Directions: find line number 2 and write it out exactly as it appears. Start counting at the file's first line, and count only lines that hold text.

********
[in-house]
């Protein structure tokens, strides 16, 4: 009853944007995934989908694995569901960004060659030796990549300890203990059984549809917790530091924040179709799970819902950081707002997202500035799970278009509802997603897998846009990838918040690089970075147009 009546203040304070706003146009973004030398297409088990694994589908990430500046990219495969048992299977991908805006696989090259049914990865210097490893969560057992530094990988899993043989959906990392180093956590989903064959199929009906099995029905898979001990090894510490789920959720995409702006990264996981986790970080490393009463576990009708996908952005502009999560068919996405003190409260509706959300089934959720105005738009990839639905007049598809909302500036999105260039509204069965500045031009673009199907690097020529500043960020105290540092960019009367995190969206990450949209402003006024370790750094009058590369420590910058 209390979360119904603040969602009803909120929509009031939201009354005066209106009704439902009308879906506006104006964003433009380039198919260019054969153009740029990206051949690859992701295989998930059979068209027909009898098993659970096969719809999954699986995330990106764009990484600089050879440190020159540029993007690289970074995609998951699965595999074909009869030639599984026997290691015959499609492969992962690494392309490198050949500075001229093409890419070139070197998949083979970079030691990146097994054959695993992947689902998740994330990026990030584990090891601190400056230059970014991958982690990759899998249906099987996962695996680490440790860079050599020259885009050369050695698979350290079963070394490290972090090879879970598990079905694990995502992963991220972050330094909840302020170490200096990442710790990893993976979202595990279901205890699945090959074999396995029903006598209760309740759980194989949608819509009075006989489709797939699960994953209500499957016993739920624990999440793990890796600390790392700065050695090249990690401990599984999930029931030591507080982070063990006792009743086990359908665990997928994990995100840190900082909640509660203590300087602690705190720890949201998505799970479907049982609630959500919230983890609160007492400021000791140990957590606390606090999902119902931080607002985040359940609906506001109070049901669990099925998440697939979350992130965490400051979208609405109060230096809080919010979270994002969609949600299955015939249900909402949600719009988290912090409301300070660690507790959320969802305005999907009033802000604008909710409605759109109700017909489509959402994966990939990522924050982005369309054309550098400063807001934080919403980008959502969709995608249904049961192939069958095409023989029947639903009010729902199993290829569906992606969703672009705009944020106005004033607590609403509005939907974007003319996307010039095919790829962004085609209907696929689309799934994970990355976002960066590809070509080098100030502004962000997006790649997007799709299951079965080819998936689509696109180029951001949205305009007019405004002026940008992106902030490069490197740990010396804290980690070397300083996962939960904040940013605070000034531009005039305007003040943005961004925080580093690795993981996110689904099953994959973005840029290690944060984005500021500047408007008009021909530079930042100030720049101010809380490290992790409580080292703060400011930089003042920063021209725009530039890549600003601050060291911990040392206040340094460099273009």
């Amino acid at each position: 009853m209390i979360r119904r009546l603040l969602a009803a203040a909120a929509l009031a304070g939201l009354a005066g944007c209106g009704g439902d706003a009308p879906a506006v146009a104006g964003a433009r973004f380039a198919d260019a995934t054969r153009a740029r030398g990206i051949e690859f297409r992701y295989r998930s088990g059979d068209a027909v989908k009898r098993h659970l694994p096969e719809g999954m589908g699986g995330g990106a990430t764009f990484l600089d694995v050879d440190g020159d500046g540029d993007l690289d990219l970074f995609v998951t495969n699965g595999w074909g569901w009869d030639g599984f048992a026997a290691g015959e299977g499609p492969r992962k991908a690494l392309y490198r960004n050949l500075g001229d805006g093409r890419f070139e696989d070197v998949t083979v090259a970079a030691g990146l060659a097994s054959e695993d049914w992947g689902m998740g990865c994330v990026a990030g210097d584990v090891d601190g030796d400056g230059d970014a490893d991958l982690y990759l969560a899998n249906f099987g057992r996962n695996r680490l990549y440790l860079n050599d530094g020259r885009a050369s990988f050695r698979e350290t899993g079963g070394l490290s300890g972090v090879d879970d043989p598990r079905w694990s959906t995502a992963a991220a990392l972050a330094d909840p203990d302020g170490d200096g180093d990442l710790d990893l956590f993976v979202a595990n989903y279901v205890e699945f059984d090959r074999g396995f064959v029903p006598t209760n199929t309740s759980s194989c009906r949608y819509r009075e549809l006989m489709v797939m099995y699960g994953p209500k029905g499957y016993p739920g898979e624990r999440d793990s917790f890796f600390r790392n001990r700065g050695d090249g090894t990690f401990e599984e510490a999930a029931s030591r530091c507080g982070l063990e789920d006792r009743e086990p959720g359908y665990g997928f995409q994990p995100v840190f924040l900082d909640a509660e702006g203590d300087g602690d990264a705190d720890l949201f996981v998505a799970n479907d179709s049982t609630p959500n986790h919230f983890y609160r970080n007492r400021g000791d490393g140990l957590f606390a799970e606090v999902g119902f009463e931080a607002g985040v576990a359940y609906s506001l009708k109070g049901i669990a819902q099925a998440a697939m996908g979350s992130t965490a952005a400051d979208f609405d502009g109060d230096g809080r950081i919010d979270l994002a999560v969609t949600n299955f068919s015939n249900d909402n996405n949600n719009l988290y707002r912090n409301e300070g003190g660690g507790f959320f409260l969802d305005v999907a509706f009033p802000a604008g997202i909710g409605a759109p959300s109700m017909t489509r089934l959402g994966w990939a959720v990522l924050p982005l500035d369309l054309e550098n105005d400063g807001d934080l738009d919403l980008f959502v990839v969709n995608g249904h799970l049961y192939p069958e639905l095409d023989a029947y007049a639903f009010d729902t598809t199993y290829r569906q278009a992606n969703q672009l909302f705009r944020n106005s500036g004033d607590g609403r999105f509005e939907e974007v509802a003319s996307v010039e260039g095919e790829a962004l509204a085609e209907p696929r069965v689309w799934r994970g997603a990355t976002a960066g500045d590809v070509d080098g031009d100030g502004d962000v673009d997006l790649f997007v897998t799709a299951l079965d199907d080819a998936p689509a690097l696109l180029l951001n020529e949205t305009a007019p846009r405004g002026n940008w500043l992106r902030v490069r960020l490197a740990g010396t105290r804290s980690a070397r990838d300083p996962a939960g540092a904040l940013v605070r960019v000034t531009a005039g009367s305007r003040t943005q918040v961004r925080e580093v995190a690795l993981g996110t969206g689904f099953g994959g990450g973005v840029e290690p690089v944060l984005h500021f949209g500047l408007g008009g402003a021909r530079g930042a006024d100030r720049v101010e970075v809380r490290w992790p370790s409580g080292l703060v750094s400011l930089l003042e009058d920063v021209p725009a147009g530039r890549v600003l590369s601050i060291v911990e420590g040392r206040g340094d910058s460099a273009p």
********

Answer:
């Protein structure tokens, strides 16, 4: 009853944007995934989908694995569901960004060659030796990549300890203990059984549809917790530091924040179709799970819902950081707002997202500035799970278009509802997603897998846009990838918040690089970075147009 009546203040304070706003146009973004030398297409088990694994589908990430500046990219495969048992299977991908805006696989090259049914990865210097490893969560057992530094990988899993043989959906990392180093956590989903064959199929009906099995029905898979001990090894510490789920959720995409702006990264996981986790970080490393009463576990009708996908952005502009999560068919996405003190409260509706959300089934959720105005738009990839639905007049598809909302500036999105260039509204069965500045031009673009199907690097020529500043960020105290540092960019009367995190969206990450949209402003006024370790750094009058590369420590910058 209390979360119904603040969602009803909120929509009031939201009354005066209106009704439902009308879906506006104006964003433009380039198919260019054969153009740029990206051949690859992701295989998930059979068209027909009898098993659970096969719809999954699986995330990106764009990484600089050879440190020159540029993007690289970074995609998951699965595999074909009869030639599984026997290691015959499609492969992962690494392309490198050949500075001229093409890419070139070197998949083979970079030691990146097994054959695993992947689902998740994330990026990030584990090891601190400056230059970014991958982690990759899998249906099987996962695996680490440790860079050599020259885009050369050695698979350290079963070394490290972090090879879970598990079905694990995502992963991220972050330094909840302020170490200096990442710790990893993976979202595990279901205890699945090959074999396995029903006598209760309740759980194989949608819509009075006989489709797939699960994953209500499957016993739920624990999440793990890796600390790392700065050695090249990690401990599984999930029931030591507080982070063990006792009743086990359908665990997928994990995100840190900082909640509660203590300087602690705190720890949201998505799970479907049982609630959500919230983890609160007492400021000791140990957590606390606090999902119902931080607002985040359940609906506001109070049901669990099925998440697939979350992130965490400051979208609405109060230096809080919010979270994002969609949600299955015939249900909402949600719009988290912090409301300070660690507790959320969802305005999907009033802000604008909710409605759109109700017909489509959402994966990939990522924050982005369309054309550098400063807001934080919403980008959502969709995608249904049961192939069958095409023989029947639903009010729902199993290829569906992606969703672009705009944020106005004033607590609403509005939907974007003319996307010039095919790829962004085609209907696929689309799934994970990355976002960066590809070509080098100030502004962000997006790649997007799709299951079965080819998936689509696109180029951001949205305009007019405004002026940008992106902030490069490197740990010396804290980690070397300083996962939960904040940013605070000034531009005039305007003040943005961004925080580093690795993981996110689904099953994959973005840029290690944060984005500021500047408007008009021909530079930042100030720049101010809380490290992790409580080292703060400011930089003042920063021209725009530039890549600003601050060291911990040392206040340094460099273009």